Supply Chain Attack: Five Highly Efficient Prevention Strategies

Supply Chain Attack Five Highly Efficient Prevention Strategies-01

Supply chain attacks are not new, but as the recent SolarWinds hack demonstrated, they may be destructive and have far-reaching implications.

According to the 2020 State of the software supply chain reports, the supply chain is now the target of 50% of all cyber-attacks, and supply chain attacks have increased by 430% in the last year.

Supply chains are an important aspect of corporate operations, yet they are often extensive, diverse, and cross multiple countries. Typically, they will not have the same strong cybersecurity defenses in place, leaving hackers with a plethora of vulnerabilities to attack.

As supply chain attacks get more complex and common, firms must take the necessary precautions to avoid risk. The following are some concrete initiatives that an organization can take:

Also Read: The Significance of Data Destruction for Data Security

Enforce Honeytokens

Honeytokens function like tripwires, cautioning firms to unusual behavior inside their network. They are phony resources masquerading as sensitive information. Attackers mistake these decoy resources for valuable assets, and when they engage with them, a warning is sent to the targeted company, alerting them of an attack attempt. This provides enterprises with early warnings of data breach attempts as well as details on each breaching technique.

Companies can isolate the exact resources being attacked and implement the most efficient incident response measures for each cyber-attack strategy using this intelligence. Honeytokens could potentially betray the location and identity of a cyber-attacker if they are not operating behind a firewall.

Examine and comprehend the supplier network

Businesses and vendors must establish a sense of trust and transparency about what data is available, who can access it, and how it will be utilized when using third-party service providers who have virtual access to an organization’s information systems.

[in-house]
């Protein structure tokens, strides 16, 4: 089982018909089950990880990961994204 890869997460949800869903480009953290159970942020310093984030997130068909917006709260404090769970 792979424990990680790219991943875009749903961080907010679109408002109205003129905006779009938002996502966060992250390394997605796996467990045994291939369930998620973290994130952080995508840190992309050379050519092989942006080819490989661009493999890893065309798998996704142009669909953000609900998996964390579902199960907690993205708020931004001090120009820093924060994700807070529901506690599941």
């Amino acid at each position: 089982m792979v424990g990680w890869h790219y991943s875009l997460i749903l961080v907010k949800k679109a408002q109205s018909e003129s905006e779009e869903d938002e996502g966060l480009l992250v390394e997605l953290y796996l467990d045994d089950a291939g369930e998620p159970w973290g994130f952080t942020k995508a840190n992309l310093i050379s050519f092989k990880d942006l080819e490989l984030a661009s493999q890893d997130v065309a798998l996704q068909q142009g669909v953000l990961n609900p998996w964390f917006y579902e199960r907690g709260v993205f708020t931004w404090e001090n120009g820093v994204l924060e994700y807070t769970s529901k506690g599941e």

Businesses can work together to track risk indicators including ownership, manufacturing sites, supplier relationships, and available attack surface by developing relationships with suppliers. Businesses can start by implementing constant monitoring throughout the product life cycle, using open source technologies to perform deep multidimensional analytics, and eventually expanding the range of scrutiny to include subcontractors. Enterprises should consider putting security controls and periodic auditing expectations in vendor contracts to ensure that their chosen vendors are subjected to the same level of scrutiny as their own internal operations.

Also Read: Managing Identities and Entitlements to Mitigate Cloud Security Risks

Keep tabs on trusted and authorized software

Since no one was looking for it, the SolarWinds hack went far and wide—it was treachery from within an ally’s camp, well beyond the reach of firewalls and other security countermeasures. Organizations will need to monitor the behavior of their trusted software, which includes antivirus, corporate productivity software, and more, to protect themselves from a supply chain attack like SolarWinds.

Data loss prevention (DLP) solution is one of the greatest tools for keeping track of data flow. Companies should examine how they are employing their DLPs if they already have one. DLPs have a bad record since they are expensive, time-consuming to manage, and can generate a lot of false warnings. DLPs, on the other hand, are frequently designed to cast a net that is too wide, or they are underutilized for the reasons stated above.

The number of false alerts can be reduced by focusing the DLP on a select set of data—the company’s most valuable and sensitive data. In effect, the DLP acts as an internal watchdog to ensure that trusted programs are not the source of data leakage or abuse.

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